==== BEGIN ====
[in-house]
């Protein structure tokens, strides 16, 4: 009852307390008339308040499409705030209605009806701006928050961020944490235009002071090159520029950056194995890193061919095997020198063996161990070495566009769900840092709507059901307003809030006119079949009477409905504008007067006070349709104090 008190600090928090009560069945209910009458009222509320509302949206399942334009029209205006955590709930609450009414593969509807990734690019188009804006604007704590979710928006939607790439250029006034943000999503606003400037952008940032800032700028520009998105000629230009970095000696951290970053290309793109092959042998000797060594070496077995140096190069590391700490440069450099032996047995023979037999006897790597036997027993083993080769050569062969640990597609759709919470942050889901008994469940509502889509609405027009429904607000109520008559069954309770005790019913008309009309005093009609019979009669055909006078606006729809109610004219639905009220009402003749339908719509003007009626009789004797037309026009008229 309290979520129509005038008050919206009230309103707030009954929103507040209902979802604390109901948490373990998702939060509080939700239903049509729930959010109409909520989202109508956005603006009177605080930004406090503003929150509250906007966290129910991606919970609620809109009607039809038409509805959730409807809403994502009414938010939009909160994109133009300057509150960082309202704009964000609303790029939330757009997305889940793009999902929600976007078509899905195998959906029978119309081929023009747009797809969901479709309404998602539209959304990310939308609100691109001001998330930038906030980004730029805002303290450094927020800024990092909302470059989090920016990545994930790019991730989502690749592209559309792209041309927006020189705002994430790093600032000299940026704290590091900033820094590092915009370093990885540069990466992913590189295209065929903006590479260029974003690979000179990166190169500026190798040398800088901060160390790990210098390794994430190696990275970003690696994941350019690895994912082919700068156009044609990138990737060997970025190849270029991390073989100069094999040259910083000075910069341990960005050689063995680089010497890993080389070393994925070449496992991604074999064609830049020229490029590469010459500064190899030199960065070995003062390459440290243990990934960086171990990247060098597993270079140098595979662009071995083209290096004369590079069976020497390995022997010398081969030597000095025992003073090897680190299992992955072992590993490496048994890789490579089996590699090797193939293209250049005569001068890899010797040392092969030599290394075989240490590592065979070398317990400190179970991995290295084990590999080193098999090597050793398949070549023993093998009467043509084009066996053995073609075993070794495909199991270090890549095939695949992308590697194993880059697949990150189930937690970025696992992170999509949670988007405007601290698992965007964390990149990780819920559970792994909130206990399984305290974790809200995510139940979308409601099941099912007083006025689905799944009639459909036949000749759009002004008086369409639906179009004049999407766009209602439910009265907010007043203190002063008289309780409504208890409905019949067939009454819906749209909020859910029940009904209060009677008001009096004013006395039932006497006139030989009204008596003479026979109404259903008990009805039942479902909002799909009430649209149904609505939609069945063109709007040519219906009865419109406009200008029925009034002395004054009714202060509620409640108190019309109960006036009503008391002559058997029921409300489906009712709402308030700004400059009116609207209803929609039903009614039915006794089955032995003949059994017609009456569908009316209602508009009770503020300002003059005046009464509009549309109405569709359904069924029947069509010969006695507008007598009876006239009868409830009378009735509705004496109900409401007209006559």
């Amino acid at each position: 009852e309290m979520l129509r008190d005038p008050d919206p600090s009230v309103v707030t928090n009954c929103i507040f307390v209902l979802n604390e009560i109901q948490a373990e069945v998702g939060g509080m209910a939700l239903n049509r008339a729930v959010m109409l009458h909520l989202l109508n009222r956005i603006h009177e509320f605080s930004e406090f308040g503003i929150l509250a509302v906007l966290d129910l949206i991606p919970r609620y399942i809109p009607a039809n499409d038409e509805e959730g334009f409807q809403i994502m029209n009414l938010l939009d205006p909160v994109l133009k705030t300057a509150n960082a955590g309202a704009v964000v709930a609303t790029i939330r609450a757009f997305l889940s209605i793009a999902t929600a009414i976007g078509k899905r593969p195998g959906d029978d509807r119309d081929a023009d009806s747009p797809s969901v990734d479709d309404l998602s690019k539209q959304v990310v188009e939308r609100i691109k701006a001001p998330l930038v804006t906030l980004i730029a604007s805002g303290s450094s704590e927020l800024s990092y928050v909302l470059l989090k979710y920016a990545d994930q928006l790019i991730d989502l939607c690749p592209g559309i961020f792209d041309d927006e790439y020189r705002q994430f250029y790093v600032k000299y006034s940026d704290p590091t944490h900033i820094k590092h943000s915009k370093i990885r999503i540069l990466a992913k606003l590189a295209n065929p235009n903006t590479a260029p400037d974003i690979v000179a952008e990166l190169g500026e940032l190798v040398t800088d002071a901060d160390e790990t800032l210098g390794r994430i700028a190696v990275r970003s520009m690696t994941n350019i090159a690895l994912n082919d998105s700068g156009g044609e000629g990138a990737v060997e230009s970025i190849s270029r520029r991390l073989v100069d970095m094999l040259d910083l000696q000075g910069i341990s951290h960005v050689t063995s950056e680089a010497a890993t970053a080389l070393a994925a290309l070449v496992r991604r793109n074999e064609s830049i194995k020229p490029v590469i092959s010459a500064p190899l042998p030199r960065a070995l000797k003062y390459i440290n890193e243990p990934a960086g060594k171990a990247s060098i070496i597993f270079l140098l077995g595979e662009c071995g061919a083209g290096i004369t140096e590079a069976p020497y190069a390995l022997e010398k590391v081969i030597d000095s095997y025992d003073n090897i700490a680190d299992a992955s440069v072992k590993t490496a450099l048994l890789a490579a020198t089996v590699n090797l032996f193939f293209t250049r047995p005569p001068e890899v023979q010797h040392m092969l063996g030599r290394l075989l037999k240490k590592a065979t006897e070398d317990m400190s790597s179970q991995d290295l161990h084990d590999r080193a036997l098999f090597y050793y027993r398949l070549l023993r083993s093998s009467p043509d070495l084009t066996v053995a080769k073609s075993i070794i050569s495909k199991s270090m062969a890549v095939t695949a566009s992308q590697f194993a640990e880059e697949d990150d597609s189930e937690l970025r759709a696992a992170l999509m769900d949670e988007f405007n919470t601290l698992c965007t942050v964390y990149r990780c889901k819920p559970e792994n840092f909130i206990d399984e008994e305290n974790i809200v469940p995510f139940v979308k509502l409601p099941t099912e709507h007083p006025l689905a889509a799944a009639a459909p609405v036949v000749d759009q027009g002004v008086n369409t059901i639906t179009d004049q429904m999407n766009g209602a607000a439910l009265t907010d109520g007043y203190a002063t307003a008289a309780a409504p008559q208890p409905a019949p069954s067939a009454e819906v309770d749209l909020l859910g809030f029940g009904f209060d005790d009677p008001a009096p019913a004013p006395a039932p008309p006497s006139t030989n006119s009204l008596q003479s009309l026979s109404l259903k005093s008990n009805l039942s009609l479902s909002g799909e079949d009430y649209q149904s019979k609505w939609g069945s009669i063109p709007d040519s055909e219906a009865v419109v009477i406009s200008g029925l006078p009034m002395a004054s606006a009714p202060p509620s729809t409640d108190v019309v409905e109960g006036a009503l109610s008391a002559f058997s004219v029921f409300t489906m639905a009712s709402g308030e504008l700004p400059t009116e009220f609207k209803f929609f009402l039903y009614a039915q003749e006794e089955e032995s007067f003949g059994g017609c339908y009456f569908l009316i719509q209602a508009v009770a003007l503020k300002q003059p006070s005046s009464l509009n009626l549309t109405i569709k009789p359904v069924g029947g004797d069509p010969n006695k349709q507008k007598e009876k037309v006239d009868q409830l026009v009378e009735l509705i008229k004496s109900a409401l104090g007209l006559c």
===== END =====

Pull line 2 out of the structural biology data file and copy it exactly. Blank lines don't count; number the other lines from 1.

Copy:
């Protein structure tokens, strides 16, 4: 009852307390008339308040499409705030209605009806701006928050961020944490235009002071090159520029950056194995890193061919095997020198063996161990070495566009769900840092709507059901307003809030006119079949009477409905504008007067006070349709104090 008190600090928090009560069945209910009458009222509320509302949206399942334009029209205006955590709930609450009414593969509807990734690019188009804006604007704590979710928006939607790439250029006034943000999503606003400037952008940032800032700028520009998105000629230009970095000696951290970053290309793109092959042998000797060594070496077995140096190069590391700490440069450099032996047995023979037999006897790597036997027993083993080769050569062969640990597609759709919470942050889901008994469940509502889509609405027009429904607000109520008559069954309770005790019913008309009309005093009609019979009669055909006078606006729809109610004219639905009220009402003749339908719509003007009626009789004797037309026009008229 309290979520129509005038008050919206009230309103707030009954929103507040209902979802604390109901948490373990998702939060509080939700239903049509729930959010109409909520989202109508956005603006009177605080930004406090503003929150509250906007966290129910991606919970609620809109009607039809038409509805959730409807809403994502009414938010939009909160994109133009300057509150960082309202704009964000609303790029939330757009997305889940793009999902929600976007078509899905195998959906029978119309081929023009747009797809969901479709309404998602539209959304990310939308609100691109001001998330930038906030980004730029805002303290450094927020800024990092909302470059989090920016990545994930790019991730989502690749592209559309792209041309927006020189705002994430790093600032000299940026704290590091900033820094590092915009370093990885540069990466992913590189295209065929903006590479260029974003690979000179990166190169500026190798040398800088901060160390790990210098390794994430190696990275970003690696994941350019690895994912082919700068156009044609990138990737060997970025190849270029991390073989100069094999040259910083000075910069341990960005050689063995680089010497890993080389070393994925070449496992991604074999064609830049020229490029590469010459500064190899030199960065070995003062390459440290243990990934960086171990990247060098597993270079140098595979662009071995083209290096004369590079069976020497390995022997010398081969030597000095025992003073090897680190299992992955072992590993490496048994890789490579089996590699090797193939293209250049005569001068890899010797040392092969030599290394075989240490590592065979070398317990400190179970991995290295084990590999080193098999090597050793398949070549023993093998009467043509084009066996053995073609075993070794495909199991270090890549095939695949992308590697194993880059697949990150189930937690970025696992992170999509949670988007405007601290698992965007964390990149990780819920559970792994909130206990399984305290974790809200995510139940979308409601099941099912007083006025689905799944009639459909036949000749759009002004008086369409639906179009004049999407766009209602439910009265907010007043203190002063008289309780409504208890409905019949067939009454819906749209909020859910029940009904209060009677008001009096004013006395039932006497006139030989009204008596003479026979109404259903008990009805039942479902909002799909009430649209149904609505939609069945063109709007040519219906009865419109406009200008029925009034002395004054009714202060509620409640108190019309109960006036009503008391002559058997029921409300489906009712709402308030700004400059009116609207209803929609039903009614039915006794089955032995003949059994017609009456569908009316209602508009009770503020300002003059005046009464509009549309109405569709359904069924029947069509010969006695507008007598009876006239009868409830009378009735509705004496109900409401007209006559």